External resources

  • American Cancer Society
    Provides health education, cancer information and more.
    • Phone: 1-800-227-2345 National Cancer Helpline; stay online for language translator support

  • CANCERcare
    A national nonprofit organization whose mission is to provide free professional support services to anyone affected by cancer: people with cancer, caregivers, children, loved ones, and the bereaved.
  • National Cancer Institute
    Health and cancer education materials, help with quitting smoking, librarians can answer questions about cancer. Spanish-speakers available.
    • Phone: 1-800-4-CANCER, (1-800-422-6237)

  • Cancer Lifeline
    Offers a wide range of programs, support groups, financial assistance, classes, activities and presentations aimed at optimizing the quality of life for cancer patients and cancer survivors and their families, friends, co-workers and caregivers. All services free of charge.
    • Phone: 206-297-2100, 206-297-2500, 1-800-255-5505

  • Crisis Connections
    Helping Lives on the Line and 211 and other resources available in multiple languages.
    • Phone: 1-866-4CRISIS (427-4747) for 24-hour assistance for people with emotional crisis
    • Phone: 1-800-621-4636 for 211 Community Information online available from 8 am - 6 pm

  • Cancer Pathways
    Offers programs of education, support and community options for people living with cancer along with their families and friends.
    • Phone: 206-709-1400, 866-200-2383
  • EthnoMED
    Culture, language, health, illness and community resources directly accessible to health care providers who see patients from different ethnic groups.
  • Hopelink
    Serves homeless and low-income families, children, seniors and people with disabilities, promoting self-sufficiency for all members of the community. Transportation to medical appointments is provided to all Medicaid patients in King County.
    • Phone: 1-800-923-7433

  • Living Beyond Breast Cancer
    Cancer Survivors Help Line: 888-753-5222
  • Cancer resources from MedlinePlus, National Institutes of Health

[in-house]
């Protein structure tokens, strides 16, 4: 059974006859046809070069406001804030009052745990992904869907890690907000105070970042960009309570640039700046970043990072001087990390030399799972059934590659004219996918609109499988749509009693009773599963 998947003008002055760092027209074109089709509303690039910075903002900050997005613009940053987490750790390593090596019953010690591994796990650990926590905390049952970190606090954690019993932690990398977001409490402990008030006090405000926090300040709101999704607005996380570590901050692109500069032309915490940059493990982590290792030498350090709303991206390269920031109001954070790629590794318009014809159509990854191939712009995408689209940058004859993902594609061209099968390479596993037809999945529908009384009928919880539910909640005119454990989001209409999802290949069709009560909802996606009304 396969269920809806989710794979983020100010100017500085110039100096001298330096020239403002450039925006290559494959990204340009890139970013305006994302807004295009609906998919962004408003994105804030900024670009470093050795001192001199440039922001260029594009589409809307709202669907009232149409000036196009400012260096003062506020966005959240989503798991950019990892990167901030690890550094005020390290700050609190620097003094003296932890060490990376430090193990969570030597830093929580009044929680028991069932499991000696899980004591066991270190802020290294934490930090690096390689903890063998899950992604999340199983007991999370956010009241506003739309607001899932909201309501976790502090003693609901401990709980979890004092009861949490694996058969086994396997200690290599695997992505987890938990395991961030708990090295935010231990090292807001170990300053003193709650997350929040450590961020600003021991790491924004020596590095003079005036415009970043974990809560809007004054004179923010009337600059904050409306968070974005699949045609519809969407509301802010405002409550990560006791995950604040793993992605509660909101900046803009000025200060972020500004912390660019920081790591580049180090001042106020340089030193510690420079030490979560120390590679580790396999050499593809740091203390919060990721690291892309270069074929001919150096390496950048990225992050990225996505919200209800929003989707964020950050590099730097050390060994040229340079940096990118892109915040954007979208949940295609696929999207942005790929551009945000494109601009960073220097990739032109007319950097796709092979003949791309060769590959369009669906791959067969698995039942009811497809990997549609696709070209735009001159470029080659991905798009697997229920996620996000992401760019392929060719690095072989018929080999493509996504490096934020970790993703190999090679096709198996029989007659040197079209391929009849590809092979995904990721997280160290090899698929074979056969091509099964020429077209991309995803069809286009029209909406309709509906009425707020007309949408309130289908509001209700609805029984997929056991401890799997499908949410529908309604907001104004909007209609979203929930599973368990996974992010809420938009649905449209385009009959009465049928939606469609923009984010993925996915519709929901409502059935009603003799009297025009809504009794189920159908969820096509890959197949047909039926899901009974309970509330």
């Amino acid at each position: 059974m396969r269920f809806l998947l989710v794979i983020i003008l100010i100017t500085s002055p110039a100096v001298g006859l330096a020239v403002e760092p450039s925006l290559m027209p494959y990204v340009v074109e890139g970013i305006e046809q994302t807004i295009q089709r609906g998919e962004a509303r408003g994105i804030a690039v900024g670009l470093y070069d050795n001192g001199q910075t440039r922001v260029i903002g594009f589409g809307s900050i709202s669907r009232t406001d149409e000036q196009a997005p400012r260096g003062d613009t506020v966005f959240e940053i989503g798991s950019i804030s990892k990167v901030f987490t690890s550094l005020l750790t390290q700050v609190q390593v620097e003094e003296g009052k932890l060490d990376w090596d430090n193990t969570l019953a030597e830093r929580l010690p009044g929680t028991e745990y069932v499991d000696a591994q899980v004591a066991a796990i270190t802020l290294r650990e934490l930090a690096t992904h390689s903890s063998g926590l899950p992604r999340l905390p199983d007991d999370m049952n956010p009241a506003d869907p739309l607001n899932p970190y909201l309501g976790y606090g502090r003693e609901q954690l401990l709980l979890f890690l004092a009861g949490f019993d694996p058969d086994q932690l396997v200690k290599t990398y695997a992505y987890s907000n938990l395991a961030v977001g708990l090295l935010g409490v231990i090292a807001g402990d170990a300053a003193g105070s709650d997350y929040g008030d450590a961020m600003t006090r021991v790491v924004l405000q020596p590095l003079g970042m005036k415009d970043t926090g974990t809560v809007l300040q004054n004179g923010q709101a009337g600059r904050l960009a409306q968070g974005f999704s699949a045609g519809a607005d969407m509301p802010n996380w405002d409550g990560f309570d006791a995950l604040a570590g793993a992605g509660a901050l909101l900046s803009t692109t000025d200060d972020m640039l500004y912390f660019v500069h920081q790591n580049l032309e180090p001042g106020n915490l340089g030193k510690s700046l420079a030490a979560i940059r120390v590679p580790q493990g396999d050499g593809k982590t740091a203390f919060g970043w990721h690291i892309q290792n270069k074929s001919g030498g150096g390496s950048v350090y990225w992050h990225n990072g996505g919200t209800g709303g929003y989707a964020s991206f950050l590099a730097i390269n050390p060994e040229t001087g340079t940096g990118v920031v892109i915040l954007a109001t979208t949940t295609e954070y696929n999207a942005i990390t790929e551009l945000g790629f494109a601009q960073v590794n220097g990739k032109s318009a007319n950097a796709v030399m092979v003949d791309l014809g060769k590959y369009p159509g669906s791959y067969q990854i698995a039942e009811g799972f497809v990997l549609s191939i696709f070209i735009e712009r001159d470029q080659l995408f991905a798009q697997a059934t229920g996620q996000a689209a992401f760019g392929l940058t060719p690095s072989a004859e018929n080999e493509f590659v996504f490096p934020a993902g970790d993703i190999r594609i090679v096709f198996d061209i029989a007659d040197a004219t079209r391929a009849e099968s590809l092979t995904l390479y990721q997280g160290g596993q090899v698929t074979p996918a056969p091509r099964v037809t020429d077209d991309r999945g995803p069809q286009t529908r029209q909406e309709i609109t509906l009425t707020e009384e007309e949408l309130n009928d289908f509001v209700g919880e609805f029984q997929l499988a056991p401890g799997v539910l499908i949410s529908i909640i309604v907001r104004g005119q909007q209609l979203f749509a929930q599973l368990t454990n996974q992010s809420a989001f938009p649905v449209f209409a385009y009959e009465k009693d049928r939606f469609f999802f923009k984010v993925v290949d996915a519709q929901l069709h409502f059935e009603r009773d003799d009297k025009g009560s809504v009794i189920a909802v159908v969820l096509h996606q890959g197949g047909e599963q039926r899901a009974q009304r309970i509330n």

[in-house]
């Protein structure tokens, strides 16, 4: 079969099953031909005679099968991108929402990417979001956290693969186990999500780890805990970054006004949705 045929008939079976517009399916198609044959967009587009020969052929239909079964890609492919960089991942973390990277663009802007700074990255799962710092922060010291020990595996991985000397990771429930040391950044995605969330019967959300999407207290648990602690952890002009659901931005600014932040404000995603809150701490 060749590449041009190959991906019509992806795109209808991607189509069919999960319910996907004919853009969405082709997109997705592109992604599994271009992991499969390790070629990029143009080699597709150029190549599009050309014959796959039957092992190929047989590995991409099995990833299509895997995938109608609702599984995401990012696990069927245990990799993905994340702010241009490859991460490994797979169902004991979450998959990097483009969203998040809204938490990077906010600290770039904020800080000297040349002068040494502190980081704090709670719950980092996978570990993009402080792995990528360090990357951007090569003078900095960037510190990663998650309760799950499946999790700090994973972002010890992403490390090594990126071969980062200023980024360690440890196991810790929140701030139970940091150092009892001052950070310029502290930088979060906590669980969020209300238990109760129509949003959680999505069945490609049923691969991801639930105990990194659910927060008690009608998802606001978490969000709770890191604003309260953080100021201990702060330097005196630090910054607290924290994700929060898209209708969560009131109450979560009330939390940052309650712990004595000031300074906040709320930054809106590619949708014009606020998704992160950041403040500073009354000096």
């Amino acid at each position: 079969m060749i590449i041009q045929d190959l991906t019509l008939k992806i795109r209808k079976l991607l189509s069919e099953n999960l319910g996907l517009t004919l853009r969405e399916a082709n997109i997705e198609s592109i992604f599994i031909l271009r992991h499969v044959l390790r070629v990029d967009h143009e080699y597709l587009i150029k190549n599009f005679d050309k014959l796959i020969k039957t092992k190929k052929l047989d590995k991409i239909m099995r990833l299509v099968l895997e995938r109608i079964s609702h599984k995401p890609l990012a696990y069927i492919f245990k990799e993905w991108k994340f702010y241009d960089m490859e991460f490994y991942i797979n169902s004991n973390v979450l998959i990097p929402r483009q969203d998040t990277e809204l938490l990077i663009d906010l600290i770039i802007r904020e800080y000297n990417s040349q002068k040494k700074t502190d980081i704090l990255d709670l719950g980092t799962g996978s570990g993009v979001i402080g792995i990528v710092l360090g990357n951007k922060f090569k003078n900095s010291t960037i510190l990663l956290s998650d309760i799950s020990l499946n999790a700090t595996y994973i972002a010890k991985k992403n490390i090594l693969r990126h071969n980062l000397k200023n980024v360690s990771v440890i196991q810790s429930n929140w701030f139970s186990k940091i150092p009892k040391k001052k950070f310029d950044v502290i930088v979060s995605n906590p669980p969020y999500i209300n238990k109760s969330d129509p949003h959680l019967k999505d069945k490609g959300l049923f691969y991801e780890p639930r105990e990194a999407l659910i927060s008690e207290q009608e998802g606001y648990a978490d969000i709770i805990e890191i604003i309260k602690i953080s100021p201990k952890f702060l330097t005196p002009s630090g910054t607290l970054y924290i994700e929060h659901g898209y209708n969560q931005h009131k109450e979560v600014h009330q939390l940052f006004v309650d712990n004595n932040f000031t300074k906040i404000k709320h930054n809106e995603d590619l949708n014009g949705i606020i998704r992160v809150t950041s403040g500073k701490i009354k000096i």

Includes a dictionary of cancer terms and more. See information on chemotherapy.

  • College of American Pathologists
    Information about the disease, treatment options, key terms, pictures of normal and diseased tissue, questions to ask your doctor.
  • Cancer Genetic Counseling Resources
    • Swedish Hospital Medical Center – Hereditary Cancer Clinic
      • 1221 Madison, Suite 1220, Seattle, WA 98104
      • Phone: 206-215-4377 for appointments
    • University of Washington Medical Center – Medical Genetics Clinic
      • 1959 NE Pacific, Seattle, WA 98195
      • Phone: 206-598-4030

  • Operation Uplift
    Provides no-cost support groups, prosthesis, wigs, head coverings, mammogram vouchers and limited financial assistance for transportation.
    • 118 N. Liberty St. Port Angeles, WA 98362
      Phone: 360-457-5141 (Limited hours, call first)

  • Patient Advocate Foundation
    National non-profit that uses case managers and healthcare attorneys to act as a liaison for complex situations between patients and insurers, employers, creditors, etc. (Clinics should help first with simpler problems).
    • Phone: 800-532-5274
  • RX Outreach
    Provides prescription drug assistance for clients based on income and number of dependents living in their home.
    • Phone: 1-888-796-1234

  • NeedyMeds
    A national non-profit helping people locate assistance programs to help them afford their medications and other healthcare costs.
  • Tobacco and Vapor Prevention Program
    Promoting healthy people and healthy communities through effective cessation efforts, and preventing tobacco use, nicotine addiction and exposure to secondhand smoke.

  • Healthy Eating Active Living
    Works with community partners to make it easier for people to eat healthy and be active. This program can help you find nutritious food resources.

  • Community health indicators
    A set of indicators measuring the health of King County residents. It provides a broad array of comprehensive, population-based data with the emphasis on relying on data about the entire community to look at multiple determinants of health.